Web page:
PyCaret is an open-source, low-code machine learning library and end-to-end model management tool built in Python to automate machine learning workflows. It is known for its ease of use, simplicity, and ability to quickly and efficiently build and deploy end-to-end ML prototypes.
PyCaret is an alternate low-code library that can replace hundreds of code lines with few lines only. This makes the experiment cycle exponentially fast and efficient.
To learn more about PyCaret, you can check out their GitHub.
MLflow is an open-source platform to manage the ML lifecycle, including experimentation, reproducibility, deployment, and a central model registry. MLflow currently offers four components:
To learn more about MLflow, you can check out GitHub.
Installing PyCaret is very easy and takes only a few minutes. We strongly recommend using a virtual environment to avoid potential conflicts with other libraries.
PyCaret’s default installation is a slim version of pycaret that only installs hard dependencies listed here.
# install slim version (default)
pip install pycaret
# install the full version
pip install pycaret[full]
When you install the full version of pycaret, all the optional dependencies as listed here are also installed. MLflow is part of PyCaret’s dependency and hence does not need to be installed separately.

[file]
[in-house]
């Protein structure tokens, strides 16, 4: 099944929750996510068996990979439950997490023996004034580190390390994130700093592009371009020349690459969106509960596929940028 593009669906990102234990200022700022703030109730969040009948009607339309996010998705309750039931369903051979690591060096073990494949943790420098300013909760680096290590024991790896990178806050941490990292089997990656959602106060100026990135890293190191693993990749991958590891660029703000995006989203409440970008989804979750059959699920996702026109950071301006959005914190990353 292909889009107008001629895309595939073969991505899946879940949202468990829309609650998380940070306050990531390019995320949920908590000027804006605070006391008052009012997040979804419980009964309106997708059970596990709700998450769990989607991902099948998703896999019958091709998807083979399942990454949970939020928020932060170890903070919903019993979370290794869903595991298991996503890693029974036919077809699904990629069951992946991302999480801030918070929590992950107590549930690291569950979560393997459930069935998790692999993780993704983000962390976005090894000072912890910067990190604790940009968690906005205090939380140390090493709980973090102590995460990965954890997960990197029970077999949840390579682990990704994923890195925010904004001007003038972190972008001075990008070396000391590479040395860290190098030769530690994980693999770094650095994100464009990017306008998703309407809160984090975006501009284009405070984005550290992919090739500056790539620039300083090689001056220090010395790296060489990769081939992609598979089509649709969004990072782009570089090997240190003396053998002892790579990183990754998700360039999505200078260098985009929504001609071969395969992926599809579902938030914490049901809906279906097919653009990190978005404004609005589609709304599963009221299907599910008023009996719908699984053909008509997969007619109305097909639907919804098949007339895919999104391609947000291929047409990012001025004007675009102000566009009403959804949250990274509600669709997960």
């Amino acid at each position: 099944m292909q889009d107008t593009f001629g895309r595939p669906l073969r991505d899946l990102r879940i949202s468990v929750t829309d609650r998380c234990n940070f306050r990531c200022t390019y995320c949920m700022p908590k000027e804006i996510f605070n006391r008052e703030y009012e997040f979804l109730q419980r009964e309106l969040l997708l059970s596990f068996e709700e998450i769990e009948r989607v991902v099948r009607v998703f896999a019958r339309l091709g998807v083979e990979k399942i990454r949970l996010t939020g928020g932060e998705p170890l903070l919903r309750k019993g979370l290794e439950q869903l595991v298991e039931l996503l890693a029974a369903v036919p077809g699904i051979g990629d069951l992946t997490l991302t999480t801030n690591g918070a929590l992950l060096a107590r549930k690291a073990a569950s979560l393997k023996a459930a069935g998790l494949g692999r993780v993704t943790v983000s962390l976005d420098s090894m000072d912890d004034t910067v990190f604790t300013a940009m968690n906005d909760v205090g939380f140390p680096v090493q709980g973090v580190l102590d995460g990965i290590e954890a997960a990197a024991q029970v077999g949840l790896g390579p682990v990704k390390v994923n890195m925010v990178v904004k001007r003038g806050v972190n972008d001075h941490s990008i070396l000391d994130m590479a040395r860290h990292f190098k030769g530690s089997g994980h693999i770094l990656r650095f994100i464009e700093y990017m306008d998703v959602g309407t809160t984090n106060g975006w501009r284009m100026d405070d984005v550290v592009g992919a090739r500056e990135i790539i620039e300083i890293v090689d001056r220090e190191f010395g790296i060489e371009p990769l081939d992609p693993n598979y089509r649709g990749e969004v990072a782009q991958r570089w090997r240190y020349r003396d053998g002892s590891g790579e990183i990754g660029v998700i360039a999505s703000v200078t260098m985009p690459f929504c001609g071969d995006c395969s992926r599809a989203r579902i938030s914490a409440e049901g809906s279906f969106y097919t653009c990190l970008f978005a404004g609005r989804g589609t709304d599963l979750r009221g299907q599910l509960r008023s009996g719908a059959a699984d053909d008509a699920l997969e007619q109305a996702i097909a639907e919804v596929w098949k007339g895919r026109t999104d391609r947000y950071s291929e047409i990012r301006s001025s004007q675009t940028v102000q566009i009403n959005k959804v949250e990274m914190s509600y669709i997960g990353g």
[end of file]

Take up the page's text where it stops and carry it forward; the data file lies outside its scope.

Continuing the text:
Let’s get started
Before I talk about MLOps, let’s talk a little bit about the machine learning lifecycle at a high level:
Business Problem — This is the first step of the machine learning workflow. It may take from few days to a few weeks to complete, depending on the use case and complexity of the problem. It is at this stage, data scientists meet with subject matter experts (SME’s) to gain an understanding of the problem, interview key stakeholders, collect information, and set the overall expectations of the project.
Data Sourcing & ETL — Once the problem understanding is achieved, it then comes to using the information gained during interviews to source the data from the enterprise database.
Exploratory Data Analysis (EDA) — Modeling hasn’t started yet. EDA is where you analyze the raw data. Your goal is to explore the data and assess the quality of the data, missing values, feature distribution, correlation, etc.
Data Preparation — Now it’s time to prepare the data model training. This includes things like dividing data into a train and test set, imputing missing values, one-hot-encoding, target encoding, feature engineering, feature selection, etc.
Model Training & Selection — This is the step everyone is excited about. This involves training a bunch of models, tuning hyperparameters, model ensembling, evaluating performance metrics, model analysis such as AUC, Confusion Matrix, Residuals, etc, and finally selecting one best model to be deployed in production for business use.